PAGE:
Virginia’s latest high-profile fatal shooting occurred on Thanksgiving, when Richmond fire Lt. Ashley Nicole Berry, a 33-year-old mother of three, was killed while trying to shield her 5-year-old son from gunfire.
Police say the intended target was not Berry but rather an apartment next to the Hopewell, Va., home she and her boy were visiting for the holiday. They were leaving when the shots rang out, making them two more victims caught in the crossfire of gun violence, a scourge of our time.
In the time since Virginia’s Thanksgiving Day shooting, shootings with multiple victims have made headlines, including two on Navy bases at Pearl Harbor and in Pensacola, Florida.
Does the answer to such violence lie in reshaping gun laws? That’s the question at the heart of debate currently roiling Virginia as Democrats prepare to take control of the state government for the first time in more than two decades. Campaigning this past fall, Democrats promised they’d pass “commonsense gun control measures” if voters gave them the majority in the General Assembly.
Gov. Ralph Northam (D) has been discussing a handful of bills since the May 31 Virginia Beach mass shooting: mandating universal background checks for gun purchases; allowing judges to remove weapons from those deemed dangerous to themselves or others and reinstating Virginia’s previous one-handgun-a-month rule – all measures that had been defeated in previous years by a handful of GOP lawmakers in legislative subcommittees.
But in an example of our state’s dysfunction in dealing with gun violence, a special session on gun safety in July was called off after just 90 minutes, costing taxpayers about $45,000 while accomplishing nothing.
Now, our state is dealing with yet another symptom of governing dysfunction: the rise of the “Second Amendment sanctuary” movement. So far, about 70 Virginia localities have passed varying resolutions, most of which declare themselves “sanctuaries” from local enforcement of whatever new gun regulations are approved in Richmond.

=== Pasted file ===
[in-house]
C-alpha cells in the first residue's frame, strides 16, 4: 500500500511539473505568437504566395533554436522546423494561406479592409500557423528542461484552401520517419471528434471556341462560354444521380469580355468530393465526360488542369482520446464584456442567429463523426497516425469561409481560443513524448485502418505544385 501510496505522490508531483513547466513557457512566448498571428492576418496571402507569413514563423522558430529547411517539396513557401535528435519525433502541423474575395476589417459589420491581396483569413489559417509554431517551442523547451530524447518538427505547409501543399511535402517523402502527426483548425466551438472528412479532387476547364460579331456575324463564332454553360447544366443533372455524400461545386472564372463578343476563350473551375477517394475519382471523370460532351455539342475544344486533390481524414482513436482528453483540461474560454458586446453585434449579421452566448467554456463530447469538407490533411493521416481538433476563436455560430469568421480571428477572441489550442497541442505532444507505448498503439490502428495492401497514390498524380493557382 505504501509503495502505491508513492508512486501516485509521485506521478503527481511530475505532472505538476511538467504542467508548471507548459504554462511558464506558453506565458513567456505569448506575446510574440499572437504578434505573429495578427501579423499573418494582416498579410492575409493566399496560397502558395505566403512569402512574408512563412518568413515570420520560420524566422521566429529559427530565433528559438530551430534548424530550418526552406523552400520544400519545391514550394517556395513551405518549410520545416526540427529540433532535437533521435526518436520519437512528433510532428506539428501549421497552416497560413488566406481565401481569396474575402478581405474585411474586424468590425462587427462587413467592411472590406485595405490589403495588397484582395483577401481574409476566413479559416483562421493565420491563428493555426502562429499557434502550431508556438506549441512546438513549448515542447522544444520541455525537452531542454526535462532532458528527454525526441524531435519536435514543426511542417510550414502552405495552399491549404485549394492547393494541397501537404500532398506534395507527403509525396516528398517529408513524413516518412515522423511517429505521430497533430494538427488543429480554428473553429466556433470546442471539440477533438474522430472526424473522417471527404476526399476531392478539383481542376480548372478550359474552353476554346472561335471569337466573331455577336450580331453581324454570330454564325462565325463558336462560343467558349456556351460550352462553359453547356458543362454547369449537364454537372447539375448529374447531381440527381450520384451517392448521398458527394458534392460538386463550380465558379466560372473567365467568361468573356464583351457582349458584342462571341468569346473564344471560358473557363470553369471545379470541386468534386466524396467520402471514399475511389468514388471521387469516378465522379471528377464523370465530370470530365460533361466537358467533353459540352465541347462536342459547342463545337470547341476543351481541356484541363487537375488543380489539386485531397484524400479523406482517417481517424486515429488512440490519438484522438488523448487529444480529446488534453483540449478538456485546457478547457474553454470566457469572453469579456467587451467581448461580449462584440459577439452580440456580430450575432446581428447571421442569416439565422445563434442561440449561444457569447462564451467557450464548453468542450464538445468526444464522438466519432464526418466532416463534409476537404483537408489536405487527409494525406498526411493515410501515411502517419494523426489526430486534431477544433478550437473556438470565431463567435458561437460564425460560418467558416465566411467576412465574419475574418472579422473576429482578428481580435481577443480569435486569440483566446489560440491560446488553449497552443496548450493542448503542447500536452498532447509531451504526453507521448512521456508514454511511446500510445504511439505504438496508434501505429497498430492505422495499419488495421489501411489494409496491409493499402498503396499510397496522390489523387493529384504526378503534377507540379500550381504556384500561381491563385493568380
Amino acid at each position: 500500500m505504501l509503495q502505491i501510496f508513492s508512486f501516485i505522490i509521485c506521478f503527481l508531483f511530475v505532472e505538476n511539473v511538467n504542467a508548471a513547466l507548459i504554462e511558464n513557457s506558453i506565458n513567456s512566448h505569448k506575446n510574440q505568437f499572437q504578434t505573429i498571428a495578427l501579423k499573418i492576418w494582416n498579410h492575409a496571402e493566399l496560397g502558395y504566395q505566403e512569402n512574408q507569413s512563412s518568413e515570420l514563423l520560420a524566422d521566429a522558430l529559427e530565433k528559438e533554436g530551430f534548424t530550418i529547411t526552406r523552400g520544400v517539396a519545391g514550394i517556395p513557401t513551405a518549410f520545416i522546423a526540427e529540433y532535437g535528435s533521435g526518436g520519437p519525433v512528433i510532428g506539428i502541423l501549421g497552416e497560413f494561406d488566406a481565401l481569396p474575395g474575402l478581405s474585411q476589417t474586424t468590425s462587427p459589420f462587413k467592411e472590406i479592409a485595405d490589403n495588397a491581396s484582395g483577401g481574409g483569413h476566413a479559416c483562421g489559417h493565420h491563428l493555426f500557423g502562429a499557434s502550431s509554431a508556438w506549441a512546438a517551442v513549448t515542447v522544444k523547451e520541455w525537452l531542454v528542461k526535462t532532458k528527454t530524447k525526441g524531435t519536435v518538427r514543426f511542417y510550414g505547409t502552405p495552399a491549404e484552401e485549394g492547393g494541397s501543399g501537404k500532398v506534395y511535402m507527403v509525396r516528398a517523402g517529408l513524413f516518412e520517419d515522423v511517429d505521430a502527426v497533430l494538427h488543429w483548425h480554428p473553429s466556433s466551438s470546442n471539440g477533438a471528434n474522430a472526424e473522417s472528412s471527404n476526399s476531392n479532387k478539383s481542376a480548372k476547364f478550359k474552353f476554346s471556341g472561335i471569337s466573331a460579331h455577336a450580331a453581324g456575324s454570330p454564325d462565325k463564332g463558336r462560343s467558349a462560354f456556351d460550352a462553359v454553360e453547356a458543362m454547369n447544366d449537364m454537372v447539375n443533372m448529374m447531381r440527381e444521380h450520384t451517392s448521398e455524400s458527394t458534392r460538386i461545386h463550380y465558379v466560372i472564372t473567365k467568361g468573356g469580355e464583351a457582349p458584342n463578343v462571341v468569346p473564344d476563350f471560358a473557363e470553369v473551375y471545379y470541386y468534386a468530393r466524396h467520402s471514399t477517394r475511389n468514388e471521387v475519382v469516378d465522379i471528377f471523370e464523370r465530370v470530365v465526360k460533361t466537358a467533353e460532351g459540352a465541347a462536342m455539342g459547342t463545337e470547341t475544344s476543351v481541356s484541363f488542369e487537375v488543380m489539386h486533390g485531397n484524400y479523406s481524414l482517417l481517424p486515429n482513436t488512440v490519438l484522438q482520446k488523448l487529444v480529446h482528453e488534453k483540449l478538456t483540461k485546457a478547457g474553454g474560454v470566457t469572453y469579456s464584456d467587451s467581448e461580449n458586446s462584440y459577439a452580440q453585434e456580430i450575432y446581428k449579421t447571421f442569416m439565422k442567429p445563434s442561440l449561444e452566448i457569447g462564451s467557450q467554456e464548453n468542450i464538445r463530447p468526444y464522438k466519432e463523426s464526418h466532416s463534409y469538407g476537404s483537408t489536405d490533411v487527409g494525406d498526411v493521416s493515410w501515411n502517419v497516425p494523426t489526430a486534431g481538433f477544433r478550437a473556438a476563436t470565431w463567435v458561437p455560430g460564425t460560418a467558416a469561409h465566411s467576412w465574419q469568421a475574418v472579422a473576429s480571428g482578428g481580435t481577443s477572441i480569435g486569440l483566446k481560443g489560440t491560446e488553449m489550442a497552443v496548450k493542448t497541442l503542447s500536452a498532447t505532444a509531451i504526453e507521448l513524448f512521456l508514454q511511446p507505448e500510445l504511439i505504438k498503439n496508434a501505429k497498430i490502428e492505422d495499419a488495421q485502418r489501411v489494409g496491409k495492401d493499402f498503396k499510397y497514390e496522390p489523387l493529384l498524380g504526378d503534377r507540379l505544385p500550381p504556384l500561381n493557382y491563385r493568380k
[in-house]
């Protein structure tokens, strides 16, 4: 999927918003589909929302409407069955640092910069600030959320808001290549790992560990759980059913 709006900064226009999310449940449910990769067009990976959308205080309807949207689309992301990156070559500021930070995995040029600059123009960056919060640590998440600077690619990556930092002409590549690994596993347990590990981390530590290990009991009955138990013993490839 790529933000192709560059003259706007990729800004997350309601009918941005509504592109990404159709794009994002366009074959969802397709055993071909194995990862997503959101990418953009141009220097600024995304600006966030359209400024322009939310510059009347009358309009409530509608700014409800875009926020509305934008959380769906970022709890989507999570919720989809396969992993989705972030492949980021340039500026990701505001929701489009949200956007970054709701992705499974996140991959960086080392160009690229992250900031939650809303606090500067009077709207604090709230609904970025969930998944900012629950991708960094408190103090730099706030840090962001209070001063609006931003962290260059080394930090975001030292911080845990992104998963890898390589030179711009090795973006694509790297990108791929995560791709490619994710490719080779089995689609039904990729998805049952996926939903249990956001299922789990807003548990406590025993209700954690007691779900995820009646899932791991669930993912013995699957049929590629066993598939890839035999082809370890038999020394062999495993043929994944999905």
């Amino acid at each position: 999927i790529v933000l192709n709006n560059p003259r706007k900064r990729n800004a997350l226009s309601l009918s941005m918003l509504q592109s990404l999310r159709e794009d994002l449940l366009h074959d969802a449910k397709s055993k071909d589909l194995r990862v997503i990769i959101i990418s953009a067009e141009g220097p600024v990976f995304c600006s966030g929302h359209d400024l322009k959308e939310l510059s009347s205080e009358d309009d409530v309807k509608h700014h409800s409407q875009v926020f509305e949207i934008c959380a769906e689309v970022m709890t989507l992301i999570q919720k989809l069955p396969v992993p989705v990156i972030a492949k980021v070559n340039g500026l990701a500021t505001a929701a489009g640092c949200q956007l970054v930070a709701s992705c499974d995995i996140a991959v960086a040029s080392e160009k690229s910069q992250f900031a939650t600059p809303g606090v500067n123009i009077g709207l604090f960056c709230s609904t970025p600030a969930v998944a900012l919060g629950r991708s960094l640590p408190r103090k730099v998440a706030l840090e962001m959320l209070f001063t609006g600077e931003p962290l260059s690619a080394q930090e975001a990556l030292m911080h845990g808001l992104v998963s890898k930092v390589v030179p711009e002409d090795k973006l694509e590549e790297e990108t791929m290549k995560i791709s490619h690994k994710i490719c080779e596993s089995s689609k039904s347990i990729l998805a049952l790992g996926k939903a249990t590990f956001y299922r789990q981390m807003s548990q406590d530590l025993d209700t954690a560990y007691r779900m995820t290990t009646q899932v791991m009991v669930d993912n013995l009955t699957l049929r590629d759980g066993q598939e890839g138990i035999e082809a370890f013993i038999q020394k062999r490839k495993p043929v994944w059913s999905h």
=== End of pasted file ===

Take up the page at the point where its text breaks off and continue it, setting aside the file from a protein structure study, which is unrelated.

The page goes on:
Already, Attorney General Mark Herring (D) has declared the “Second Amendment sanctuary” declarations functionally meaningless. They are merely statements of opposition by some residents to new gun regulations but in no way prevent a “sanctuary” county’s residents from having to comply with the law.
On Monday, Northam told reporters he won’t back any gun regulations deemed unconstitutional.
“I hear people out there saying that they don’t want law enforcement to enforce unconstitutional laws. Well we’re not going to propose or pass any unconstitutional laws,” he said. “So that’s something we should all agree on.”
The governor’s suggestion – that there must be “something we all agree on” – is perhaps Virginia’s greatest challenge. That’s why the gun-rights resolution the Fauquier County Board of Supervisors will consider this week is deserving of positive attention. Unlike most approved around the state, Fauquier’s resolution skips the word “sanctuary” altogether – suggesting the county will make no attempt to pressure local law enforcement to not enforce the law – and instead offers a positive contribution to the conversation.
As is their proper role, the Fauquier supervisors are using the resolution to ask state legislators to pursue new laws they believe will make the county safer -- stiffer penalties for adults who allow children unsafe access to guns, waiving the sales tax on gun safes and locks and providing more state funding for mental health services.
By comparison, the resolution initially proposed by the Prince William Board of Supervisors is disappointing. The measure makes the empty promise of declaring the county a “Second Amendment sanctuary” while offering no input on proposed gun-safety bills. Given the board already passed a 2020 legislative agenda that makes no mention of gun regulations, the resolution is also political theater, amounting to little more than a spectacle forced by outgoing board Chairman Corey Stewart, R-At Large, a political provocateur who once auctioned off an AR-15 as a campaign stunt.
At Tuesday's meeting, the Prince William board passed a more tempered resolution declaring the Prince William a "constitutional county." That's fine, but one has to question the effect. Hasn't the county always followed the state and U.S. constitutions?
If the sanctuary resolution had passed, incoming Chair-elect Ann Wheeler (D) promised to repeal it soon after the new Democratic-majority board takes office in January. It's not clear what Wheeler and the new board will do now. There would seem little need to repeal a "constitutional county" resolution.
The debate about gun violence and proposed gun regulations will follow Virginia into the new year. It’s past time we put the political grandstanding behind us and work in good faith toward bipartisan solutions.